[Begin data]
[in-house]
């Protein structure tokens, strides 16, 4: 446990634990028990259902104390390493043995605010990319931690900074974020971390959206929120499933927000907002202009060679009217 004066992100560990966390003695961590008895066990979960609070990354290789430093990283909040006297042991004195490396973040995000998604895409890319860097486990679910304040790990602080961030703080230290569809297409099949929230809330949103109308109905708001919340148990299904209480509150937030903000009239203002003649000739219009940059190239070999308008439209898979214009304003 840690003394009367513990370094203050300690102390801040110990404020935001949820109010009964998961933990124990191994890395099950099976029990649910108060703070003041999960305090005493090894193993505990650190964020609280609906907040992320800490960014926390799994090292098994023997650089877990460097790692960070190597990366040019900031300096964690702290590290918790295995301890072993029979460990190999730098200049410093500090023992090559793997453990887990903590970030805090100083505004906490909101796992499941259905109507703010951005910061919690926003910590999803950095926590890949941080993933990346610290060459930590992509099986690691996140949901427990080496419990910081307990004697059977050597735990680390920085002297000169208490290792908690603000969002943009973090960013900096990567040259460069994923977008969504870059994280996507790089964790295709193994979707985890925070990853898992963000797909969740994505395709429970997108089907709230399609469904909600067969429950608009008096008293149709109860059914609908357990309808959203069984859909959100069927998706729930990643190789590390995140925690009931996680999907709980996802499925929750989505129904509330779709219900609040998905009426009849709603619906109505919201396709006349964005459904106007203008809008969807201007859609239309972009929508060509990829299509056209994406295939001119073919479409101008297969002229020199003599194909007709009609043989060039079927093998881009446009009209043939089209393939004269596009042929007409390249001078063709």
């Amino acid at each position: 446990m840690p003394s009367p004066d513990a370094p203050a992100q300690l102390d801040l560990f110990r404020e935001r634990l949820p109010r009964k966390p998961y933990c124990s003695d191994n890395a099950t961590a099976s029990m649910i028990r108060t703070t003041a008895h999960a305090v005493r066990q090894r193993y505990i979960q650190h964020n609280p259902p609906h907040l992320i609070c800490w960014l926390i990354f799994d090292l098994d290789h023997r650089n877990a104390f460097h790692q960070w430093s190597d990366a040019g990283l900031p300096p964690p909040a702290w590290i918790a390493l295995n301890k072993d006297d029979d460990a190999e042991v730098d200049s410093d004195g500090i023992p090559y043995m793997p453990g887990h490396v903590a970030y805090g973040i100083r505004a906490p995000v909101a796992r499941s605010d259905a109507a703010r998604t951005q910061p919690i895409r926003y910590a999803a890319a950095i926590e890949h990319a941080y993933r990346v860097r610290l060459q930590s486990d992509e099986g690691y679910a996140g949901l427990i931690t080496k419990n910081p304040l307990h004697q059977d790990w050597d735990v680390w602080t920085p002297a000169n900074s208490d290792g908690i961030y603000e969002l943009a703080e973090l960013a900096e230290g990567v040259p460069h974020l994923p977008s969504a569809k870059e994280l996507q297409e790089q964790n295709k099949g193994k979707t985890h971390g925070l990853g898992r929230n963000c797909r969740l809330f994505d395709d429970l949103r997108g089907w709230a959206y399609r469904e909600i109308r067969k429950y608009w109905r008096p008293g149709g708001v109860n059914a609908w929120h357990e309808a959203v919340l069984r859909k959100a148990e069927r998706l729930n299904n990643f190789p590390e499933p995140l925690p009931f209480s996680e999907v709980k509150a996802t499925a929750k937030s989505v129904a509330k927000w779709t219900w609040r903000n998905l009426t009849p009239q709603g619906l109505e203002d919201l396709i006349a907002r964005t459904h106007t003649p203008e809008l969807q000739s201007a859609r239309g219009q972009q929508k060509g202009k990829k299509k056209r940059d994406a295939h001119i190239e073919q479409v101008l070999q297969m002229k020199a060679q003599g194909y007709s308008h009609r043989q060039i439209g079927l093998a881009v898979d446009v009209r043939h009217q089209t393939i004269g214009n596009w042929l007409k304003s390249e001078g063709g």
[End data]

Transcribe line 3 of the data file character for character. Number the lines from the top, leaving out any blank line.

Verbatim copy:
């Amino acid at each position: 446990m840690p003394s009367p004066d513990a370094p203050a992100q300690l102390d801040l560990f110990r404020e935001r634990l949820p109010r009964k966390p998961y933990c124990s003695d191994n890395a099950t961590a099976s029990m649910i028990r108060t703070t003041a008895h999960a305090v005493r066990q090894r193993y505990i979960q650190h964020n609280p259902p609906h907040l992320i609070c800490w960014l926390i990354f799994d090292l098994d290789h023997r650089n877990a104390f460097h790692q960070w430093s190597d990366a040019g990283l900031p300096p964690p909040a702290w590290i918790a390493l295995n301890k072993d006297d029979d460990a190999e042991v730098d200049s410093d004195g500090i023992p090559y043995m793997p453990g887990h490396v903590a970030y805090g973040i100083r505004a906490p995000v909101a796992r499941s605010d259905a109507a703010r998604t951005q910061p919690i895409r926003y910590a999803a890319a950095i926590e890949h990319a941080y993933r990346v860097r610290l060459q930590s486990d992509e099986g690691y679910a996140g949901l427990i931690t080496k419990n910081p304040l307990h004697q059977d790990w050597d735990v680390w602080t920085p002297a000169n900074s208490d290792g908690i961030y603000e969002l943009a703080e973090l960013a900096e230290g990567v040259p460069h974020l994923p977008s969504a569809k870059e994280l996507q297409e790089q964790n295709k099949g193994k979707t985890h971390g925070l990853g898992r929230n963000c797909r969740l809330f994505d395709d429970l949103r997108g089907w709230a959206y399609r469904e909600i109308r067969k429950y608009w109905r008096p008293g149709g708001v109860n059914a609908w929120h357990e309808a959203v919340l069984r859909k959100a148990e069927r998706l729930n299904n990643f190789p590390e499933p995140l925690p009931f209480s996680e999907v709980k509150a996802t499925a929750k937030s989505v129904a509330k927000w779709t219900w609040r903000n998905l009426t009849p009239q709603g619906l109505e203002d919201l396709i006349a907002r964005t459904h106007t003649p203008e809008l969807q000739s201007a859609r239309g219009q972009q929508k060509g202009k990829k299509k056209r940059d994406a295939h001119i190239e073919q479409v101008l070999q297969m002229k020199a060679q003599g194909y007709s308008h009609r043989q060039i439209g079927l093998a881009v898979d446009v009209r043939h009217q089209t393939i004269g214009n596009w042929l007409k304003s390249e001078g063709g």